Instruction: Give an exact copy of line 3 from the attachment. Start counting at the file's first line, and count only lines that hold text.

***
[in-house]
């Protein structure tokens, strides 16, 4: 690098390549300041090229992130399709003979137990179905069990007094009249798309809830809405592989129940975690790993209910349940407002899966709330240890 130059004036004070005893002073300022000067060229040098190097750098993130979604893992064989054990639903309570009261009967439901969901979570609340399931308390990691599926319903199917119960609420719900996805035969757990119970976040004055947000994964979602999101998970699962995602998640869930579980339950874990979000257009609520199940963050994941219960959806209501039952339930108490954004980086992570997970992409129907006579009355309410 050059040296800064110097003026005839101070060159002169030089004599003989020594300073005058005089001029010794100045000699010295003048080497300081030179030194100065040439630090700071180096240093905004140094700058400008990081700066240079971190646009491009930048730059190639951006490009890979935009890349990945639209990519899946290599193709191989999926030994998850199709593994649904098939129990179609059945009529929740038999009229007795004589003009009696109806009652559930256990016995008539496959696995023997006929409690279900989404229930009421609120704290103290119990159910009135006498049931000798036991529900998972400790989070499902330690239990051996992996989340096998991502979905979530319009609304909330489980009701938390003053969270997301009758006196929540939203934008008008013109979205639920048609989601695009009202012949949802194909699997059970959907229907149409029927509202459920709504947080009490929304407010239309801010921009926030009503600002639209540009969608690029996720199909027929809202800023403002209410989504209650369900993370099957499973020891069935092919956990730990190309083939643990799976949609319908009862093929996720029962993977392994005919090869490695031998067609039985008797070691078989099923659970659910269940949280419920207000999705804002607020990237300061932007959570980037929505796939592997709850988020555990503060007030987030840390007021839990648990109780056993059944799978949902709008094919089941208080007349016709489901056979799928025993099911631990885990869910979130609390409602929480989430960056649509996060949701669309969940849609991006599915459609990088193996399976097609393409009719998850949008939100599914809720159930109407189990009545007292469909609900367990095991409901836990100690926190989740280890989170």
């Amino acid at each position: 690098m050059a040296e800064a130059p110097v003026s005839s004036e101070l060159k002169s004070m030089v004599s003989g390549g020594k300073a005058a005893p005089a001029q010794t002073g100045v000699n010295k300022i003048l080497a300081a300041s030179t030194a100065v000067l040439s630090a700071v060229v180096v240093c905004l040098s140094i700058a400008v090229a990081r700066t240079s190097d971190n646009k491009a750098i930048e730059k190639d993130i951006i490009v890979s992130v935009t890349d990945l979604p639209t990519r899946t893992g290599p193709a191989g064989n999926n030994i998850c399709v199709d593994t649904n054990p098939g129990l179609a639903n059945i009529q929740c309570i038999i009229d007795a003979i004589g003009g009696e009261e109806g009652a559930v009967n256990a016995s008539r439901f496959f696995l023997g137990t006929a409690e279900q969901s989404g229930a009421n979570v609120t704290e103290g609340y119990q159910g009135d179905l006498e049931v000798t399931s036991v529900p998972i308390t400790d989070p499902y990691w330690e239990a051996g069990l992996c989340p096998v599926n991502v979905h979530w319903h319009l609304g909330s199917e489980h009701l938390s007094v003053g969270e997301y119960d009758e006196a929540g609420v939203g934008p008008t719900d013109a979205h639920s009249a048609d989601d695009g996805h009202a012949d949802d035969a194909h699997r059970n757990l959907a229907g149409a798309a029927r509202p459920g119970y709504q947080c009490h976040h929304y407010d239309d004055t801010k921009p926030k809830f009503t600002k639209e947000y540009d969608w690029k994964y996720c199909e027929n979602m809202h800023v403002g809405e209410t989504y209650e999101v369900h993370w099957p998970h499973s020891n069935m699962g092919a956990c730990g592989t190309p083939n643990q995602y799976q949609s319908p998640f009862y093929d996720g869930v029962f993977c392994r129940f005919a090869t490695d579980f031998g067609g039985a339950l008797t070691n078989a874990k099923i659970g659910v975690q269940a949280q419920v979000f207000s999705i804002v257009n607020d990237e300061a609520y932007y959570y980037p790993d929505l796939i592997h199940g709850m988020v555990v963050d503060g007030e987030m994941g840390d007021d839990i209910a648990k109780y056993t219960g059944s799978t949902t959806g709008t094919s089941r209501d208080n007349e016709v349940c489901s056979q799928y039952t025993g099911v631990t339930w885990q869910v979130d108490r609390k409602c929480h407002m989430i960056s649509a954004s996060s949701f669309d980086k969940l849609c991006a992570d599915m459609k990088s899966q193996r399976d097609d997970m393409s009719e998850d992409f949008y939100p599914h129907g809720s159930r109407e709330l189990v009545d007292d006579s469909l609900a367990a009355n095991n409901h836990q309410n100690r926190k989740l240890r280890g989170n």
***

């Amino acid at each position: 690098m050059a040296e800064a130059p110097v003026s005839s004036e101070l060159k002169s004070m030089v004599s003989g390549g020594k300073a005058a005893p005089a001029q010794t002073g100045v000699n010295k300022i003048l080497a300081a300041s030179t030194a100065v000067l040439s630090a700071v060229v180096v240093c905004l040098s140094i700058a400008v090229a990081r700066t240079s190097d971190n646009k491009a750098i930048e730059k190639d993130i951006i490009v890979s992130v935009t890349d990945l979604p639209t990519r899946t893992g290599p193709a191989g064989n999926n030994i998850c399709v199709d593994t649904n054990p098939g129990l179609a639903n059945i009529q929740c309570i038999i009229d007795a003979i004589g003009g009696e009261e109806g009652a559930v009967n256990a016995s008539r439901f496959f696995l023997g137990t006929a409690e279900q969901s989404g229930a009421n979570v609120t704290e103290g609340y119990q159910g009135d179905l006498e049931v000798t399931s036991v529900p998972i308390t400790d989070p499902y990691w330690e239990a051996g069990l992996c989340p096998v599926n991502v979905h979530w319903h319009l609304g909330s199917e489980h009701l938390s007094v003053g969270e997301y119960d009758e006196a929540g609420v939203g934008p008008t719900d013109a979205h639920s009249a048609d989601d695009g996805h009202a012949d949802d035969a194909h699997r059970n757990l959907a229907g149409a798309a029927r509202p459920g119970y709504q947080c009490h976040h929304y407010d239309d004055t801010k921009p926030k809830f009503t600002k639209e947000y540009d969608w690029k994964y996720c199909e027929n979602m809202h800023v403002g809405e209410t989504y209650e999101v369900h993370w099957p998970h499973s020891n069935m699962g092919a956990c730990g592989t190309p083939n643990q995602y799976q949609s319908p998640f009862y093929d996720g869930v029962f993977c392994r129940f005919a090869t490695d579980f031998g067609g039985a339950l008797t070691n078989a874990k099923i659970g659910v975690q269940a949280q419920v979000f207000s999705i804002v257009n607020d990237e300061a609520y932007y959570y980037p790993d929505l796939i592997h199940g709850m988020v555990v963050d503060g007030e987030m994941g840390d007021d839990i209910a648990k109780y056993t219960g059944s799978t949902t959806g709008t094919s089941r209501d208080n007349e016709v349940c489901s056979q799928y039952t025993g099911v631990t339930w885990q869910v979130d108490r609390k409602c929480h407002m989430i960056s649509a954004s996060s949701f669309d980086k969940l849609c991006a992570d599915m459609k990088s899966q193996r399976d097609d997970m393409s009719e998850d992409f949008y939100p599914h129907g809720s159930r109407e709330l189990v009545d007292d006579s469909l609900a367990a009355n095991n409901h836990q309410n100690r926190k989740l240890r280890g989170n």